Exchange Traded Funds (ETF): BIS paper on ETF market and systemic risks

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Market structures and systemic risks of exchange traded funds

This article summarizes the Bank of International Settlements working paper No.343 titled “Market structures and systemic risks of exchange traded funds”. The paper defines what exchange traded funds (ETFs) are, particular in the US and Europe and presents certain differences in structure between these two regions. In particular it presents three operational structures for ETFs, the first a plain vanilla physical replication scheme structure followed by two synthetic derivatives replication structures. It discusses the motivations and reasons behind the evolvement of these more complex synthetic structures and then based on lessons learned from the current financial crisis outlines potential risks to global financial stability that may arise in the future given the continuing proliferation and demand for these schemes.

Exchange Traded Funds (ETFs)

ETFs are structures as open ended mutual funds. The provide investors with the opportunity of diversifying their portfolios by giving access to financial assets from various regions, sectors and asset classes. They are similar to stocks in that they can be traded on organized exchanges through brokers who operate on a commission basis. Investors can take long and short positions in ETF shares; they can execute market, limit and short orders; they can purchase the shares on margin.

Operation Structures

Physical replication schemes

The original plain vanilla structure for ETFs were physical replication schemes- the market makers would exactly replicate the ETF index by purchasing all the underlying assets that make up the index.

In these structures Authorized participants (or market markets) purchase a basket of securities that replicates the ETF index and then delivers this basket to the ETF sponsor. In return the ETF sponsor provides the Authorized participant with Creation Units. The ETF sponsor can redeem the Creation Units through securities that comprised the ETF rather than through cash. This activity occurs in the ETFs primary market.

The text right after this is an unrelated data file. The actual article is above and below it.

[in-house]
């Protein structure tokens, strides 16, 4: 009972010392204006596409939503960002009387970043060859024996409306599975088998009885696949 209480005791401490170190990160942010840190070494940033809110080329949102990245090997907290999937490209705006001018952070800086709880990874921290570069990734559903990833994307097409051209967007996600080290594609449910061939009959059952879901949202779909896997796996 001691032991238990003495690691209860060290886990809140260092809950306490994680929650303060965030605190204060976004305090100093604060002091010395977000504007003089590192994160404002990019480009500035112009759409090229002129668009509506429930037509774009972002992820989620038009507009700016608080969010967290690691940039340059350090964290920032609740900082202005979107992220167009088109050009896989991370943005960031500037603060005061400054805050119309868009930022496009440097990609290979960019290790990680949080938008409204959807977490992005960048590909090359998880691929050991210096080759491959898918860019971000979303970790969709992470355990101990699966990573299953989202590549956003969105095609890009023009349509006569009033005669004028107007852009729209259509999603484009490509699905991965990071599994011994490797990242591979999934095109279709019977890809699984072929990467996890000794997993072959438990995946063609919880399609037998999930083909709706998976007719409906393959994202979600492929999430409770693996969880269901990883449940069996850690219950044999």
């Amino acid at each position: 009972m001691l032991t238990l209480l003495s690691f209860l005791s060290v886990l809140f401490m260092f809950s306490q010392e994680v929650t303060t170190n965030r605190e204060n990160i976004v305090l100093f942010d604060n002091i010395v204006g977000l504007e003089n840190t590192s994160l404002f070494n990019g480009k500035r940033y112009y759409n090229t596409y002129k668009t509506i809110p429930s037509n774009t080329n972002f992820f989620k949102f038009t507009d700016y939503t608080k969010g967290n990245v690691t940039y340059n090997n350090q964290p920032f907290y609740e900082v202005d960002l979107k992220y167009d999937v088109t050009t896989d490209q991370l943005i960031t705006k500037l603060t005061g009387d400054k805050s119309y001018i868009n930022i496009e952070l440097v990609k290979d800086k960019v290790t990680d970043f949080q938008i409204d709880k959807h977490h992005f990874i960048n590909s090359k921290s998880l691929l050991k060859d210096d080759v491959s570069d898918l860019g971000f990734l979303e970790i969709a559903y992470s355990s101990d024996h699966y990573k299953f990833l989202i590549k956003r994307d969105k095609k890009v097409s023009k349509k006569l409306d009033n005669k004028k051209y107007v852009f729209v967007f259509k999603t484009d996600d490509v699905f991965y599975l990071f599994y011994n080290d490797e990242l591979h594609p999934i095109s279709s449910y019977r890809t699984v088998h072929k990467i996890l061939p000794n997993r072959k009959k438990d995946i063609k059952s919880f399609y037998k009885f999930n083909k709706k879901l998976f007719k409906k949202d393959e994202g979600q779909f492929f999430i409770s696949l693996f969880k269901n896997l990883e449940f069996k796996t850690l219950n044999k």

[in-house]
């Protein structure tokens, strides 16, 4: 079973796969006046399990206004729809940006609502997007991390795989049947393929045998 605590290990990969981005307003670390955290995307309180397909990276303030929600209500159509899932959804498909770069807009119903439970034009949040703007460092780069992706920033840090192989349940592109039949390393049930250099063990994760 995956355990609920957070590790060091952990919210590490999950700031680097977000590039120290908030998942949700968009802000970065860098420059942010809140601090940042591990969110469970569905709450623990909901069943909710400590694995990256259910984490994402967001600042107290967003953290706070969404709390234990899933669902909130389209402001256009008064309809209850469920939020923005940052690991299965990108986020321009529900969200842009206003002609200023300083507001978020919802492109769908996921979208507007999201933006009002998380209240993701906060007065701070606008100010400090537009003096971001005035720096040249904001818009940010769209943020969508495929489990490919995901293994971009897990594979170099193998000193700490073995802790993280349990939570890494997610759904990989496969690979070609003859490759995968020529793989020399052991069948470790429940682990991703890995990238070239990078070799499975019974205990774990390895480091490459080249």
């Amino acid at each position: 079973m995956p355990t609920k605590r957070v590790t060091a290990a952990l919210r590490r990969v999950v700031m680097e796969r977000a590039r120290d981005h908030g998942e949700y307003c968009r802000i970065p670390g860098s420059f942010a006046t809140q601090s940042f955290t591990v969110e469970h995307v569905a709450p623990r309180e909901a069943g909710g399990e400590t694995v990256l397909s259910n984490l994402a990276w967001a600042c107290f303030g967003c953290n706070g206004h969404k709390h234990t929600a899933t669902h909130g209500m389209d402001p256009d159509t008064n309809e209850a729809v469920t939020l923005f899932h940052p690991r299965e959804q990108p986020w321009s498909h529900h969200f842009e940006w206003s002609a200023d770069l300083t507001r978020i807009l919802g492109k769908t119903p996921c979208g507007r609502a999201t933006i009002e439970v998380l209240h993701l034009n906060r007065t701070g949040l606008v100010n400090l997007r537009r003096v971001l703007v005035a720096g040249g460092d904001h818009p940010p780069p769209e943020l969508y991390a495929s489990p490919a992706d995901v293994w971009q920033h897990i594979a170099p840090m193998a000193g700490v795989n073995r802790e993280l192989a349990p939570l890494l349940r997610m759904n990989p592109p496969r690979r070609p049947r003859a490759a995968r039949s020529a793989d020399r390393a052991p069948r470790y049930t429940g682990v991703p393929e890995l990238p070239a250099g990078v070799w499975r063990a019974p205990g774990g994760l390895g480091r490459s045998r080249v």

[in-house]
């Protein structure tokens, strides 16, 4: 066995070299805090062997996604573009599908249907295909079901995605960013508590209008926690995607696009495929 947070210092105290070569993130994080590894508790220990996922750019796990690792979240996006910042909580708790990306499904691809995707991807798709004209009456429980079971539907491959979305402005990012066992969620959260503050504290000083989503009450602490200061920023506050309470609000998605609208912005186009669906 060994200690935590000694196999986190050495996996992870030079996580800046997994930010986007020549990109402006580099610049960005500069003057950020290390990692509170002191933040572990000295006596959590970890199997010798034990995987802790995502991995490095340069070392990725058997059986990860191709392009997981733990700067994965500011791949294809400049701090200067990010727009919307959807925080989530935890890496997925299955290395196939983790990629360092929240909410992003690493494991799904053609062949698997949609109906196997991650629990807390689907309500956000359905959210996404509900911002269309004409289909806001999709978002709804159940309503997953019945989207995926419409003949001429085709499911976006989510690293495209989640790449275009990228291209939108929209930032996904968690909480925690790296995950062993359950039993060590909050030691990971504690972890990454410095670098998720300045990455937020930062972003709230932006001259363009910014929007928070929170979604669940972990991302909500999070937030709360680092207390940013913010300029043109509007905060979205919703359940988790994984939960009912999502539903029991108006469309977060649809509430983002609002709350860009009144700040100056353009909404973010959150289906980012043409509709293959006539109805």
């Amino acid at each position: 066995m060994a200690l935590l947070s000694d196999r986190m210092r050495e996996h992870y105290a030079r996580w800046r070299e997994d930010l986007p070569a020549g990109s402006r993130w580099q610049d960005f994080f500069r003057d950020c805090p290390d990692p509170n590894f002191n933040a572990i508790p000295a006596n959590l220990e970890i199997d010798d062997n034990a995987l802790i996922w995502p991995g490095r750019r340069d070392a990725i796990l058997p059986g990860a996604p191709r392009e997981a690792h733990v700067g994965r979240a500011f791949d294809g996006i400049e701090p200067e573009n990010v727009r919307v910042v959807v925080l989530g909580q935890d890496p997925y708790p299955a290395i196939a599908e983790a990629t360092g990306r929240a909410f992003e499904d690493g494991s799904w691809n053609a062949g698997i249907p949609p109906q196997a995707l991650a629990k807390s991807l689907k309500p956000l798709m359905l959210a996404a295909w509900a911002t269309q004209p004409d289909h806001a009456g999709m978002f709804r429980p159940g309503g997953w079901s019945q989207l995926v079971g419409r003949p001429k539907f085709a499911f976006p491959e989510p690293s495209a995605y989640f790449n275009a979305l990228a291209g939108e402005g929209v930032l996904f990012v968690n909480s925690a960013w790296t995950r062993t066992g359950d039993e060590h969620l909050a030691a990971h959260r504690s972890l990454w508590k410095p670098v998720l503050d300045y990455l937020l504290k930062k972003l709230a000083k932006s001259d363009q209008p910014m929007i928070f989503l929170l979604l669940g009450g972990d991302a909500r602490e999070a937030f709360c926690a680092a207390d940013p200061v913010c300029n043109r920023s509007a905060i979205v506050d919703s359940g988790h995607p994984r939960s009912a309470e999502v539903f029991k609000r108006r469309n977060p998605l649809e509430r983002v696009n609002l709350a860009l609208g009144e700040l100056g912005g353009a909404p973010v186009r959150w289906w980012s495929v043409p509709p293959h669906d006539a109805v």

Investors operate or function in the Secondary market for ETFs and have no interaction with the ETF sponsor. They trade in shares of the ETF through brokers or exchanges and therefore do not incur redemption or subscription charges. The Net Asset Value (NAV) of the ETF shares is based on the market value of the basket of securities underlying the fund. The above structure is summarized in the paper by the following figure.

Source: BIS Working Papers No. 343- “Market structures and systemic risks of exchange traded funds”

Some modifications to this physical replication scheme model is that certain market makers may instead choose to purchase an optimized portfolio of assets instead of an exact replica of assets. This optimized portfolio is determined using various portfolio allocation strategies that minimize the tracking error between the performance of the ETF index and that of the replicated portfolio. Using these modified schemes would also allow security lending in order to generate additional income.

Synthetic and Exotic structures

These structures difference from the physical replication structures in that they use derivative instruments such as total return swaps or equity linked notes to replicate the performance of an ETF index instead of owning the physical assets that comprise the ETF. Two types of structures outlined in the paper are 1) the Unfunded swap structure and 2) the Funded swap structure.

Unfunded Swap Structures

The unfunded swap structure discussed makes use of a total return swap. In this structure the Authorized participant pays Cash to the ETF sponsor instead of purchasing and transferring a basket of securities to him, in return for receipt of Creation units. The ETF sponsor then enters into a total return swap arrangement with a financial intermediary, the swap counterparty, usually its parent bank. The two legs of the swap transaction are as follows:

  • 1st Leg: ETF sponsor will receive the total return of ETF index for a given notional exposure and pay Cash to the financial intermediary equal to this notional exposure
  • 2nd Leg: The financial intermediary will transfer a basket of collateral assets to the ETF Sponsor and will receive the total return of this basket form the ETF Sponsor

The assets that are transferred to the ETF sponsor by the swap counterparty do not need to match those that comprise the ETF index, infact they can be quite different. In addition the swap counterparty can change the composition of the basket assets on a daily basis. The ETF sponsorare the beneficial owner of the basket which means that in the event of counterparty default they may sell the assets to repay their investors. Security lending is permissible. For the swap counterparty as this is a true sale of the assets to the ETF sponsor this sale could have an impact on their risk-weighted capital charges. The above structure is summarized in the paper by the following figure.

Source: BIS Working Papers No. 343- “Market structures and systemic risks of exchange traded funds”

Funded Swap Structures